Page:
Lambs are sheep that are less than 1 year old. Just like other red meats, lamb is a great source of vitamin B and minerals. It’s a great source of vitamin B12, niacin and riboflavin as well as an excellent source of protein. It has 39% of your daily value of vitamin B12, 25% of your DV of niacin, and 12% of your DV of riboflavin. It has 46% of your DV of selenium, which is an important cancer fighter. It also has about 37% of your DV of zinc, about 17% of your DV of phosphorus and about 13% DV of iron. All of this comes in one 3 oz serving of lamb meat, particularly the shoulder and leg portions.
Lamb has a unique taste that’s different from the other meats. It has a bold, beef like flavor. varies depending on the fat content, spices and how long it has been cooked. Nevertheless, lamb has a delicious flavor to it whether its broiled, braised, grilled or roasted.
The primary cuts of lamb in the U.S are the Shoulder, Rack, Loin, Leg and the Breast. Muscular cuts like the shoulder or leg areas are tougher so marinating and or roasting them will help soften them up. Tender cuts like the loin are best slow cooked at lower temperatures to really help get the flavor out of the fatty parts of the meat.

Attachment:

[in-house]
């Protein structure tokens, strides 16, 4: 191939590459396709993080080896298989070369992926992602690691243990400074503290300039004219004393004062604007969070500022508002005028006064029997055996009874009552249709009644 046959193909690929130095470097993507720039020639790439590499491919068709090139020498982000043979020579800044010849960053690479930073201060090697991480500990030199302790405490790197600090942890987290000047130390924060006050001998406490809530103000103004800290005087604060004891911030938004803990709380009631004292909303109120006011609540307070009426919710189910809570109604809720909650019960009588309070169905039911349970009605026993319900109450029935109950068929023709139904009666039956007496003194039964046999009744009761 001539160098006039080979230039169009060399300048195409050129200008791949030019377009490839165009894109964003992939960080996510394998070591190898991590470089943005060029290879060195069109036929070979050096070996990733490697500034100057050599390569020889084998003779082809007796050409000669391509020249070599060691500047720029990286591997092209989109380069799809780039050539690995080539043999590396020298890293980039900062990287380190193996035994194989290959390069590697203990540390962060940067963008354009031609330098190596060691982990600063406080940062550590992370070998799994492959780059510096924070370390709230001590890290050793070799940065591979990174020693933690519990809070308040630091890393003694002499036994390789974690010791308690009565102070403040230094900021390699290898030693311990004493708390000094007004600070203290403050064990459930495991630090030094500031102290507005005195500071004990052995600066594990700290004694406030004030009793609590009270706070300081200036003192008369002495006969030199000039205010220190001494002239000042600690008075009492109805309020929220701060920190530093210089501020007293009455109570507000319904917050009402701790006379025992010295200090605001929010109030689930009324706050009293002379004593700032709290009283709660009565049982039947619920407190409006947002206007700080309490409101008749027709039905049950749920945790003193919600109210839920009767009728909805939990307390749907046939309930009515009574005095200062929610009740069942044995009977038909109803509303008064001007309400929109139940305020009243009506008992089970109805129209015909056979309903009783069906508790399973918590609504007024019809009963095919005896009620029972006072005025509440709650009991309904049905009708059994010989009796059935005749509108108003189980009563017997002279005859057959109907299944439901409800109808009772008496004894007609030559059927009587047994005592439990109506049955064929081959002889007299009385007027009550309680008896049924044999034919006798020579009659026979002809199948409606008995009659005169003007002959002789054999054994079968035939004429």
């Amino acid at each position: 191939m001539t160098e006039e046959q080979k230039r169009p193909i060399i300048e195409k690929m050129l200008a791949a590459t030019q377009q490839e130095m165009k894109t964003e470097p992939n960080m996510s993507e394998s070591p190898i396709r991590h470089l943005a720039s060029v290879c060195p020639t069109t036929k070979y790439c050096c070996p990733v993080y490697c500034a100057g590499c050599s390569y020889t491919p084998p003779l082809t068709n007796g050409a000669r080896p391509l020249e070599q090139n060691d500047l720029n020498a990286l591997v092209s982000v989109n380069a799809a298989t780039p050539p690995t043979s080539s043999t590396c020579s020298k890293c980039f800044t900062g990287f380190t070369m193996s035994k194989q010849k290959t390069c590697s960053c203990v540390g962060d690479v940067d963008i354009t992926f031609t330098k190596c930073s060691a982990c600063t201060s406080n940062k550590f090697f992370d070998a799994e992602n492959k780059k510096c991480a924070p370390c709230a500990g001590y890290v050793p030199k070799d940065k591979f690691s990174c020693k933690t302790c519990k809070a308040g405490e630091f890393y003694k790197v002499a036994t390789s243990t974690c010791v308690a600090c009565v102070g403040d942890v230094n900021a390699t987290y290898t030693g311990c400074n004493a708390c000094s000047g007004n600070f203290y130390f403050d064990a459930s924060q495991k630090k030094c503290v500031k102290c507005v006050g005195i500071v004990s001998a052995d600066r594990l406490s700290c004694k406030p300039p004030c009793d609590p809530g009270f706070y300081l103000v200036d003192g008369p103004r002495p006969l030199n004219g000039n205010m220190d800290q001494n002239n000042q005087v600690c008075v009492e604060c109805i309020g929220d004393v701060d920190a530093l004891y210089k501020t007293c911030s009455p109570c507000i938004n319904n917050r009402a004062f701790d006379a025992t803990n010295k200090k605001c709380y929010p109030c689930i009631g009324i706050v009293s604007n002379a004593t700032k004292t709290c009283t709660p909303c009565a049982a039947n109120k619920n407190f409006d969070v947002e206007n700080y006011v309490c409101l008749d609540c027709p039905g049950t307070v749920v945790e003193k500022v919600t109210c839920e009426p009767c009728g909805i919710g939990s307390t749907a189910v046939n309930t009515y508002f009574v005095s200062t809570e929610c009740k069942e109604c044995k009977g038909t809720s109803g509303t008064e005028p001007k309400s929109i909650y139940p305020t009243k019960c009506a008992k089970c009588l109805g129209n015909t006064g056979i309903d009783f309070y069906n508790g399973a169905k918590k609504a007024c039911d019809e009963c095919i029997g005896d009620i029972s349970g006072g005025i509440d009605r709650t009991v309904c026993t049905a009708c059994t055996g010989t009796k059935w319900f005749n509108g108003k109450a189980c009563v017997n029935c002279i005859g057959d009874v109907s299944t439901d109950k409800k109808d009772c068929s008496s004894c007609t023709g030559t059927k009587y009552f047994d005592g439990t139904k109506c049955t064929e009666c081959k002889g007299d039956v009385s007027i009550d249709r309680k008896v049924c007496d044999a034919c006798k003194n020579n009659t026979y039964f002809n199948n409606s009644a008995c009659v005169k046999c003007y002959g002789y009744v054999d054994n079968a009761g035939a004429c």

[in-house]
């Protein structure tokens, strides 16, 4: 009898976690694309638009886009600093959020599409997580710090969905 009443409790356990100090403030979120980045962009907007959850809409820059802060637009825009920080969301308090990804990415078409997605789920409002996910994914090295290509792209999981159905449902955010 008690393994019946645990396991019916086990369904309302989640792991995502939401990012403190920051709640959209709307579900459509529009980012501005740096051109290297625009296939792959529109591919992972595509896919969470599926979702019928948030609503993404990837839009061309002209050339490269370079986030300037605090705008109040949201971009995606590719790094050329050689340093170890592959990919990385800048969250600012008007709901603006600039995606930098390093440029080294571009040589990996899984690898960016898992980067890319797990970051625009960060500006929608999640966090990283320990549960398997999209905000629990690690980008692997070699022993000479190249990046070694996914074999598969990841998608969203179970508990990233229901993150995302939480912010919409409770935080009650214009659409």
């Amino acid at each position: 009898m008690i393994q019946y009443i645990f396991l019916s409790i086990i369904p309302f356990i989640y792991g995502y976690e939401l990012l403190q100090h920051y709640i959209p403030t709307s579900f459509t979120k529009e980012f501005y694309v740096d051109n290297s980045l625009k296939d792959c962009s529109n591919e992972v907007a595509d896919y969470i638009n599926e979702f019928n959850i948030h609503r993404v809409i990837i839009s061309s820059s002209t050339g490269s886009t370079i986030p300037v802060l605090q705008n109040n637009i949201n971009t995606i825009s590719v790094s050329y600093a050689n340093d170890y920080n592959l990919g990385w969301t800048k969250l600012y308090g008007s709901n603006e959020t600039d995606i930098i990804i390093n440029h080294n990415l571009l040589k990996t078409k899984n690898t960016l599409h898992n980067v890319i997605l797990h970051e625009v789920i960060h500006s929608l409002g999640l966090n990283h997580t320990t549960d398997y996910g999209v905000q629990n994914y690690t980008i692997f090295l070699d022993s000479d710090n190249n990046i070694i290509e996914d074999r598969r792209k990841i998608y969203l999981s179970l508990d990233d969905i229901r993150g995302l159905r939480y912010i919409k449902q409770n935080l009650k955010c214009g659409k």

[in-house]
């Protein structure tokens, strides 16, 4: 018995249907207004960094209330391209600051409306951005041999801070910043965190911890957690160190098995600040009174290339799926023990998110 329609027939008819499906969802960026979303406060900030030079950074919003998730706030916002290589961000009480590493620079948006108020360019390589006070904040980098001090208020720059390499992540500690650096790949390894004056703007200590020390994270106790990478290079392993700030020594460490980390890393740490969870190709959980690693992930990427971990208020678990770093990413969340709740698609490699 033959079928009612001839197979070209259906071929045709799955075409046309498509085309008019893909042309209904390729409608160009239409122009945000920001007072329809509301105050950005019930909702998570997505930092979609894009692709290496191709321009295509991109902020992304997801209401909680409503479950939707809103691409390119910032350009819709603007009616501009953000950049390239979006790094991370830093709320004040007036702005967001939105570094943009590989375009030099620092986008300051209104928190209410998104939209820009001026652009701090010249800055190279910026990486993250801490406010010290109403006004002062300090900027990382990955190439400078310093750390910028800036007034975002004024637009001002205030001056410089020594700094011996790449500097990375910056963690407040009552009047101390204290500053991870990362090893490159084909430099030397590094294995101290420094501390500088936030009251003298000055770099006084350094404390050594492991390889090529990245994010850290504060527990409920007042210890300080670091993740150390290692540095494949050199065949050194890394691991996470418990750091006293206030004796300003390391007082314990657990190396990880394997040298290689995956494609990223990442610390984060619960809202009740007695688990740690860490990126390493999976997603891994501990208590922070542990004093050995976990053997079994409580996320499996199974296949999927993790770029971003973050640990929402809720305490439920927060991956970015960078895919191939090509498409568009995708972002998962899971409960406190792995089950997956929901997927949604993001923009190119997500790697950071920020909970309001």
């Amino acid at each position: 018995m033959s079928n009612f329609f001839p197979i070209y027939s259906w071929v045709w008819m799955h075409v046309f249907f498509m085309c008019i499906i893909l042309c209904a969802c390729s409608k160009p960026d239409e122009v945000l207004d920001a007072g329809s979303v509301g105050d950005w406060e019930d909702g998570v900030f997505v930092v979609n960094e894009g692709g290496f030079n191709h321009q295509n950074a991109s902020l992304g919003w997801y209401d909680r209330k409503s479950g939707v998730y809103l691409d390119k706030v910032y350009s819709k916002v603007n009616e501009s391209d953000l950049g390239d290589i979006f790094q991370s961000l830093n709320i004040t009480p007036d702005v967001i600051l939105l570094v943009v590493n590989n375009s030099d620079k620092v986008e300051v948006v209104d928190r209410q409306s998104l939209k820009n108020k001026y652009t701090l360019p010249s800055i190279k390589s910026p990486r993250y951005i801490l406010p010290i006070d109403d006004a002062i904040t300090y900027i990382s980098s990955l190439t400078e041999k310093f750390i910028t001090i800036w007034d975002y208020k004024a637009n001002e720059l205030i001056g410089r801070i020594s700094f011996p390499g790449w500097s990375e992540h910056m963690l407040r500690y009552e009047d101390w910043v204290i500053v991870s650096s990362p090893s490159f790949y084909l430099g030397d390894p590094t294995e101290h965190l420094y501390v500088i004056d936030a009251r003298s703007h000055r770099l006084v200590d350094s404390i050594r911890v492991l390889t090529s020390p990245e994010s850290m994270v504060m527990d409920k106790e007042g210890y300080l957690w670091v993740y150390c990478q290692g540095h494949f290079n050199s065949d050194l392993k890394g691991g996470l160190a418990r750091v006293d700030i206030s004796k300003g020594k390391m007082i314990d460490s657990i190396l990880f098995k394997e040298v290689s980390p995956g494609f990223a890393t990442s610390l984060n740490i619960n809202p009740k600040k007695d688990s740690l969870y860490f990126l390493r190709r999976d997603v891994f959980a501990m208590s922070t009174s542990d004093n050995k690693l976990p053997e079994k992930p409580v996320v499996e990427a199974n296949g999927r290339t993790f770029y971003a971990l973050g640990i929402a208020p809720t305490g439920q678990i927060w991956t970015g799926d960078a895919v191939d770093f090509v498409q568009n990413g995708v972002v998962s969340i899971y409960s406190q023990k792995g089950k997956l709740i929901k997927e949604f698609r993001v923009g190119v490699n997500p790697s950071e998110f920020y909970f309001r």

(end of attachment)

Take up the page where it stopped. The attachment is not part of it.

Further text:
Contains the shoulder cuts like the shoulder loin and arm chops.
Contains the rib roast, rib chops.
These cuts are the most tender sections of the lamb and contain the most fat so slow roasting or cooking is best with these cuts. The loin cuts contain the loin chops or loin roast.
This is one of the more muscular areas of the lamb. It contains the leg of lamb cut and a portion of the sirloin called the sirloin chop.
This area contains the breast and front shank (foreshank) cuts.
Lamb cuts vary from place to place around the world. U.S cuts are different from British and Australian cuts. Middle Eastern cuts can be different from these as well. In Middle Eastern cuisine, it is not uncommon to see other parts of lamb commonly eaten such as the tongue or kidneys.